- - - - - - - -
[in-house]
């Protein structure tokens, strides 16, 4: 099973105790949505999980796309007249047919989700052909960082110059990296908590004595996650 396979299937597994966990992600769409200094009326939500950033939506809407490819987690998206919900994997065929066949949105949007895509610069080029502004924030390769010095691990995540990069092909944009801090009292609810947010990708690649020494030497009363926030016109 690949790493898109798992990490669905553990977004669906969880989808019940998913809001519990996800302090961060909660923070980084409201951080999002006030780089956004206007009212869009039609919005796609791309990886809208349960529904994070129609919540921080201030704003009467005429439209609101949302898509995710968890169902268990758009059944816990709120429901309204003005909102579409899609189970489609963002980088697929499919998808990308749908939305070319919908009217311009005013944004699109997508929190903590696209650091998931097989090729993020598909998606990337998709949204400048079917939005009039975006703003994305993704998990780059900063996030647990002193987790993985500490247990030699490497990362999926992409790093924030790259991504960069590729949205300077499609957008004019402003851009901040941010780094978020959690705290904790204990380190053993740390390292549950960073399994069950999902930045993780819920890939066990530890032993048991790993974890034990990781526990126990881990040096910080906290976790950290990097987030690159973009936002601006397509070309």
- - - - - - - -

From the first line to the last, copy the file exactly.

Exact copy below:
[in-house]
């Protein structure tokens, strides 16, 4: 099973105790949505999980796309007249047919989700052909960082110059990296908590004595996650 396979299937597994966990992600769409200094009326939500950033939506809407490819987690998206919900994997065929066949949105949007895509610069080029502004924030390769010095691990995540990069092909944009801090009292609810947010990708690649020494030497009363926030016109 690949790493898109798992990490669905553990977004669906969880989808019940998913809001519990996800302090961060909660923070980084409201951080999002006030780089956004206007009212869009039609919005796609791309990886809208349960529904994070129609919540921080201030704003009467005429439209609101949302898509995710968890169902268990758009059944816990709120429901309204003005909102579409899609189970489609963002980088697929499919998808990308749908939305070319919908009217311009005013944004699109997508929190903590696209650091998931097989090729993020598909998606990337998709949204400048079917939005009039975006703003994305993704998990780059900063996030647990002193987790993985500490247990030699490497990362999926992409790093924030790259991504960069590729949205300077499609957008004019402003851009901040941010780094978020959690705290904790204990380190053993740390390292549950960073399994069950999902930045993780819920890939066990530890032993048991790993974890034990990781526990126990881990040096910080906290976790950290990097987030690159973009936002601006397509070309």